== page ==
”It was hectic. Everybody had their own idea of what was going to happen. It was immediately busy,” Kotelnikov recalls of the first day the bakery opened. “We didn’t know what to expect, but it’s a good sign when there’s just people.”

Frustrated with the outsourcing of American manufacturing jobs, Ryan Clark and Tim Andis founded Liberty Bottleworks. The company makes recycled aluminum bottles locally using mostly US machinery, materials and labor. (Photo by Alex Stonehill)
Frustrated with the outsourcing of American manufacturing jobs, Ryan Clark and Tim Andis founded Liberty Bottleworks. The company makes recycled aluminum bottles locally using mostly US machinery, materials and labor. (Photo by Alex Stonehill)

It was the middle of that dark week before the New Year. Christmas cookies were growing stale in tins on the counter and emails had begun to pile up again.

But the news of a plea for help from a forced labor camp in China cut through my holiday hangover.

The Oregonian reported that a Portland woman had found a note shoved into a Halloween decoration she bought at Kmart. The note, written partially in English, claims to describe conditions in a Chinese government labor camp where the Styrofoam “Totally Ghoul Graveyard Kit” was made.

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An ariel view of the new Museum of History and Industry (MOHAI) in South Lake Union. (Photo courtesy MOHAI)
An ariel view of the new Museum of History and Industry (MOHAI) in South Lake Union. (Photo courtesy MOHAI)

When I woke up New Years Day, I immediately regretted my plans to spend the day in a museum.

It was one of those uncharacteristically sunny winter days in Seattle. The kind where Seattleites crawl out of hibernation and the population of the city suddenly seems to double.

The sun glittered across Lake Union as I walked across the beautiful park that the Museum of History and Industry (MOHAI) now calls home. The museum moved from its original location in Montlake and, after a $60 million renovation, it’s more conveniently located and has space for its over 4 million historical artifacts.

But most importantly, with the move MOHAI has taken the opportunity to completely re-imagine the way Seattle’s story is told.

One by One, a local NGO founded by Heidi Breeze-Harris (right) to fight fistula, is one of a dozen small local organizations being honored today. (Photo courtesy SIF)

“There is something unique about Seattle,” says Michele Frix, Program Officer with the Seattle International Foundation (SIF).

“There’s a special quality here: that giving nature and that great interest in global causes.”

Want proof? Look no further than the 250 women and men filling the Four Seasons Hotel ballroom in downtown Seattle this morning.

They are here for SIF’s third annual Women in the World breakfast, honoring the work being done by local organizations for women around the world.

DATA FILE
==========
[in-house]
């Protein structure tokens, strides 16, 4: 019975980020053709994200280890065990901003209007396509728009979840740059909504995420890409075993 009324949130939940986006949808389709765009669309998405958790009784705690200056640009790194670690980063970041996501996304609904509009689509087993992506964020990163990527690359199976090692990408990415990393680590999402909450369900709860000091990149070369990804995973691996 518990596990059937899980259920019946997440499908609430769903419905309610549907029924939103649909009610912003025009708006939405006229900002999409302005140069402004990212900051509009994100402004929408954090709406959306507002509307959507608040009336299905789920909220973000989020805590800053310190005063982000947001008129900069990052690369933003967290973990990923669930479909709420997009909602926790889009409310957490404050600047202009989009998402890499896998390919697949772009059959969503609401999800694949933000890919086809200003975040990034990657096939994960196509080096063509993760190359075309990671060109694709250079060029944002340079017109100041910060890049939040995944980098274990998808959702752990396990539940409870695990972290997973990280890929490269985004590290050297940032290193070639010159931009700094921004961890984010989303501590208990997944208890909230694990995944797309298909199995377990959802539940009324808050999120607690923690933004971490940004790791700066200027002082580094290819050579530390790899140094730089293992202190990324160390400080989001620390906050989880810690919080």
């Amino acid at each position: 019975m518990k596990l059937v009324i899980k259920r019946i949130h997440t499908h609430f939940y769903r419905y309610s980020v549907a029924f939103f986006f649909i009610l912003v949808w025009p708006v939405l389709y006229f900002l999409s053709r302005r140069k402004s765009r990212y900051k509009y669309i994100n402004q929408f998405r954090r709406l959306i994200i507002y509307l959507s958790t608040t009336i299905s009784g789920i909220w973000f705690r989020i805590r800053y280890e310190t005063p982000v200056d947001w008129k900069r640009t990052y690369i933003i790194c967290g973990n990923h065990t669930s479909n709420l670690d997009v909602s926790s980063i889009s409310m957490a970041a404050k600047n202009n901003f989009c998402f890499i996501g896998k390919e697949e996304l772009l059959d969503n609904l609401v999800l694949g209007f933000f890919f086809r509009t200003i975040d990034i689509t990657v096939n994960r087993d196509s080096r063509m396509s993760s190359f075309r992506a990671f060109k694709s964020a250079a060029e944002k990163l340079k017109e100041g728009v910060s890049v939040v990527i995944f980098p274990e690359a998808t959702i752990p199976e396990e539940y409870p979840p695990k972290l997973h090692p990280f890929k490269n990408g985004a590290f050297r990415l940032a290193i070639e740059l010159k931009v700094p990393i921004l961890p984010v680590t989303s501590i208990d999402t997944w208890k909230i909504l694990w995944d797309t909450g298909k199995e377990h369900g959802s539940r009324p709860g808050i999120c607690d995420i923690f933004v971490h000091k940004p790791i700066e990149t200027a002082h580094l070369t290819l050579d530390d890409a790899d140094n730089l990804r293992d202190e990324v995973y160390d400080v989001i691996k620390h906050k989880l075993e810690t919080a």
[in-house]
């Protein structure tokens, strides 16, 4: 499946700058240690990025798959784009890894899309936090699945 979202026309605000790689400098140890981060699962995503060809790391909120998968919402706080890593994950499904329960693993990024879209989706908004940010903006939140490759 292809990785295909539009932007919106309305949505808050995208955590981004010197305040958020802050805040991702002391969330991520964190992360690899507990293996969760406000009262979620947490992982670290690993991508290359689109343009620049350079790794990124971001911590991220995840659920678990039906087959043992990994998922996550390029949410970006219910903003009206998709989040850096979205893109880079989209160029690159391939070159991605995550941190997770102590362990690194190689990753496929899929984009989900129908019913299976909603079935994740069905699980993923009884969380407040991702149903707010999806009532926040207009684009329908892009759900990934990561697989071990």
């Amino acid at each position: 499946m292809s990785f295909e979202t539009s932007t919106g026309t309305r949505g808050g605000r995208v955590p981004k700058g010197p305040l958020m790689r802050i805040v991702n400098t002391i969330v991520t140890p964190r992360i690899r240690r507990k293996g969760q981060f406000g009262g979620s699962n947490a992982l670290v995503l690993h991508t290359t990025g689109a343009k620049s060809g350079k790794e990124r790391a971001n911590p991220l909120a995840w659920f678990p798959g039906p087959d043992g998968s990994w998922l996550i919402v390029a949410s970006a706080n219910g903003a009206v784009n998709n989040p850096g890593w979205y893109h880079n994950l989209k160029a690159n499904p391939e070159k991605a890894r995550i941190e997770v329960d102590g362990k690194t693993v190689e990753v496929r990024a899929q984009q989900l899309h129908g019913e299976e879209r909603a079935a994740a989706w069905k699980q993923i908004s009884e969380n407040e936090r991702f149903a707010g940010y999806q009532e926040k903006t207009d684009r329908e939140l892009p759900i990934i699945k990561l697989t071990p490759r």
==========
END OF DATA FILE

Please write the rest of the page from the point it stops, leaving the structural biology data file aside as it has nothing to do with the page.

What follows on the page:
The breakfast has become SIF’s signature event. This year’s speakers include President of Oxfam America Raymond Offenheiser, Zimbabwean activist Glanis Changachirere, and Guatemala’s first female Attorney General, Dr. Claudia Paz y Paz Bailey, (and the Globalist’s own Sarah Stuteville).

And the highlight is the announcement of seventeen grants worth a combined total of more than $200,000.

Today’s grantee organizations address issues like women’s health, literacy, finance, and leadership training. All are based in Washington; all operate on annual budgets of less than $2 million; and all work in developing countries.

So how do we do it? How does our region continue to lead the way in global aid and development? What’s the secret to these organizations’ success?

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My first attempt at chapli kabobs gets the Instagram treatment. (Photo by Brett Konen)

Until recently I knew next to nothing about Afghanistan, except that we’ve been at war there for more than half my lifetime.

From what I saw in the news I envisioned dry, desolate terrain throughout, with militants popping out from rocky outcroppings just long enough to shoot at a nameless target.

I knew this wasn’t accurate, but I didn’t have an alternate vision to replace it with.

So, with a little time on my hands after graduation, I decided to build one.

I could have tackled Afghan history, or economy. But there’s something much more tangible about food.  Rather than trusting text to be true, we can see, smell, touch, taste the food in front of us. It’s a primary source in the study of a culture we can’t absorb firsthand.

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Madhukar Chebrolum, of Redmond, swings at a pitch with his cricket bat during practice for the NW-iFusionIT team Thursday at Woodinville’s Northshore Sports Complex. (Photo by Colin Diltz/Seattle Times)

Behind a complex of warehouses in Woodinville, in a fluorescent-lit sports complex laid with AstroTurf and strung with netting, there’s a batsman stepping up to the pitch.

I’m at late-night cricket practice for The Moose, the traveling team of The Microsoft Cricket Club. It’s 9:00 on a work night but nobody’s going home anytime soon — they’ve got a national tournament in Florida to prepare for.

“Make sure you’re behind the net,” warns Vishwa Gaddamanugu, the gum-chewing coach. I’m standing alongside the automated pitching machine listening to the rhythm of pop, crack, thump as Gaddamanugu feeds ball after yellow dimpled ball into the machine to meet Vik Kothari’s long paddle-shaped bat.

I’m glad I heeded the warning a few moments later when a ball rings off the metal edge of the cage an inch right of my ear.

It is football season and I’ve made a promise to my Seahawks-loving husband to “really try and get into football” this year.